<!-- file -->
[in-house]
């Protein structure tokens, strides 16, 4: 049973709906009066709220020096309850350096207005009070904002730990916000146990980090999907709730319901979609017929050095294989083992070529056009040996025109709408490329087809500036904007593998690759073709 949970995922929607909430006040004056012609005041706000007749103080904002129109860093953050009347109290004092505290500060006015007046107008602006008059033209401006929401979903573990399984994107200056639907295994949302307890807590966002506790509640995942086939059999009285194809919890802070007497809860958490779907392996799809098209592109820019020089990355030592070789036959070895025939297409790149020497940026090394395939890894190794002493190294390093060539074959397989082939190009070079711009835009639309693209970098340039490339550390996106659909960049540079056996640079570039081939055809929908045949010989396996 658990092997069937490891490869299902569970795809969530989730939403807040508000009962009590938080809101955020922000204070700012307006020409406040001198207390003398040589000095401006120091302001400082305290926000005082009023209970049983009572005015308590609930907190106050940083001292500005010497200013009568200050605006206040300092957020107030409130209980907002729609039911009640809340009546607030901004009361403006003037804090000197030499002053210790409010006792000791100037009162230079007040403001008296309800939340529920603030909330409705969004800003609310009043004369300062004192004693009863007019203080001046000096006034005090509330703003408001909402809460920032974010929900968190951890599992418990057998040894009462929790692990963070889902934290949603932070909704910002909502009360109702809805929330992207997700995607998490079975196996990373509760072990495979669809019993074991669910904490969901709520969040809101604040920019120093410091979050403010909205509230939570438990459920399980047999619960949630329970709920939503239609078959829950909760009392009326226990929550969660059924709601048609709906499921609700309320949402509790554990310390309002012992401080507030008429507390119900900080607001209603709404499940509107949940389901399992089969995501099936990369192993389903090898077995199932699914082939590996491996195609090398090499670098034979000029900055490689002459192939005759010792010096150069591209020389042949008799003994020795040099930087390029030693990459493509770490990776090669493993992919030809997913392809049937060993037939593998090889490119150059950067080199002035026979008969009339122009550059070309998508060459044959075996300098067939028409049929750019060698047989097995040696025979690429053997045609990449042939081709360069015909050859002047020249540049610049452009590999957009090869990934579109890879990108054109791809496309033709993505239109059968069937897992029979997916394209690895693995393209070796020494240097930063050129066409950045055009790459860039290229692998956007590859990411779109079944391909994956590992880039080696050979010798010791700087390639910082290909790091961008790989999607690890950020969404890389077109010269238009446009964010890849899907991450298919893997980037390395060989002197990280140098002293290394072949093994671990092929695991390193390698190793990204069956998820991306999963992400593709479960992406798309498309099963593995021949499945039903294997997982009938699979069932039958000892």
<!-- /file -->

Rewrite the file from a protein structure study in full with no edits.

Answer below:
[in-house]
């Protein structure tokens, strides 16, 4: 049973709906009066709220020096309850350096207005009070904002730990916000146990980090999907709730319901979609017929050095294989083992070529056009040996025109709408490329087809500036904007593998690759073709 949970995922929607909430006040004056012609005041706000007749103080904002129109860093953050009347109290004092505290500060006015007046107008602006008059033209401006929401979903573990399984994107200056639907295994949302307890807590966002506790509640995942086939059999009285194809919890802070007497809860958490779907392996799809098209592109820019020089990355030592070789036959070895025939297409790149020497940026090394395939890894190794002493190294390093060539074959397989082939190009070079711009835009639309693209970098340039490339550390996106659909960049540079056996640079570039081939055809929908045949010989396996 658990092997069937490891490869299902569970795809969530989730939403807040508000009962009590938080809101955020922000204070700012307006020409406040001198207390003398040589000095401006120091302001400082305290926000005082009023209970049983009572005015308590609930907190106050940083001292500005010497200013009568200050605006206040300092957020107030409130209980907002729609039911009640809340009546607030901004009361403006003037804090000197030499002053210790409010006792000791100037009162230079007040403001008296309800939340529920603030909330409705969004800003609310009043004369300062004192004693009863007019203080001046000096006034005090509330703003408001909402809460920032974010929900968190951890599992418990057998040894009462929790692990963070889902934290949603932070909704910002909502009360109702809805929330992207997700995607998490079975196996990373509760072990495979669809019993074991669910904490969901709520969040809101604040920019120093410091979050403010909205509230939570438990459920399980047999619960949630329970709920939503239609078959829950909760009392009326226990929550969660059924709601048609709906499921609700309320949402509790554990310390309002012992401080507030008429507390119900900080607001209603709404499940509107949940389901399992089969995501099936990369192993389903090898077995199932699914082939590996491996195609090398090499670098034979000029900055490689002459192939005759010792010096150069591209020389042949008799003994020795040099930087390029030693990459493509770490990776090669493993992919030809997913392809049937060993037939593998090889490119150059950067080199002035026979008969009339122009550059070309998508060459044959075996300098067939028409049929750019060698047989097995040696025979690429053997045609990449042939081709360069015909050859002047020249540049610049452009590999957009090869990934579109890879990108054109791809496309033709993505239109059968069937897992029979997916394209690895693995393209070796020494240097930063050129066409950045055009790459860039290229692998956007590859990411779109079944391909994956590992880039080696050979010798010791700087390639910082290909790091961008790989999607690890950020969404890389077109010269238009446009964010890849899907991450298919893997980037390395060989002197990280140098002293290394072949093994671990092929695991390193390698190793990204069956998820991306999963992400593709479960992406798309498309099963593995021949499945039903294997997982009938699979069932039958000892």